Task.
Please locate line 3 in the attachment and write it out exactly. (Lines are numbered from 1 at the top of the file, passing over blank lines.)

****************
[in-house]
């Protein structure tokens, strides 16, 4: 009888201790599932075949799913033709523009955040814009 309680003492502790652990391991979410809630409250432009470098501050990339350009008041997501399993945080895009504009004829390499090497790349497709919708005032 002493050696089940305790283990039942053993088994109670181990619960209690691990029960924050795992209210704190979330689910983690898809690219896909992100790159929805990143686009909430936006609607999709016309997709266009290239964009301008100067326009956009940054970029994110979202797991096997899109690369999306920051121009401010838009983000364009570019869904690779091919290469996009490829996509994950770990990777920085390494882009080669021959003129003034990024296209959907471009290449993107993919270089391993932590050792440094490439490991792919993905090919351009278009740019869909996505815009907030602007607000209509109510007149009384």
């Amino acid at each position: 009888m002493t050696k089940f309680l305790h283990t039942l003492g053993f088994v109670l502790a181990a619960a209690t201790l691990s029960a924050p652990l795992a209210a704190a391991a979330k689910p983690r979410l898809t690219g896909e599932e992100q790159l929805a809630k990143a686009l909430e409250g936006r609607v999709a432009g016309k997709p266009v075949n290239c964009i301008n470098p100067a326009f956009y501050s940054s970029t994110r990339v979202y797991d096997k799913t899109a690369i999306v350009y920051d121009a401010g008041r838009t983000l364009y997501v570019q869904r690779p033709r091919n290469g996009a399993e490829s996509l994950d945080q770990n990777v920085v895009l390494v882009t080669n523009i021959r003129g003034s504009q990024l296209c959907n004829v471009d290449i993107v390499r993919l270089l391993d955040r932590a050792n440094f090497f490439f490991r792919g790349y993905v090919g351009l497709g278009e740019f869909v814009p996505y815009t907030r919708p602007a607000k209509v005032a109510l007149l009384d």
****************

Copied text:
């Amino acid at each position: 009888m002493t050696k089940f309680l305790h283990t039942l003492g053993f088994v109670l502790a181990a619960a209690t201790l691990s029960a924050p652990l795992a209210a704190a391991a979330k689910p983690r979410l898809t690219g896909e599932e992100q790159l929805a809630k990143a686009l909430e409250g936006r609607v999709a432009g016309k997709p266009v075949n290239c964009i301008n470098p100067a326009f956009y501050s940054s970029t994110r990339v979202y797991d096997k799913t899109a690369i999306v350009y920051d121009a401010g008041r838009t983000l364009y997501v570019q869904r690779p033709r091919n290469g996009a399993e490829s996509l994950d945080q770990n990777v920085v895009l390494v882009t080669n523009i021959r003129g003034s504009q990024l296209c959907n004829v471009d290449i993107v390499r993919l270089l391993d955040r932590a050792n440094f090497f490439f490991r792919g790349y993905v090919g351009l497709g278009e740019f869909v814009p996505y815009t907030r919708p602007a607000k209509v005032a109510l007149l009384d």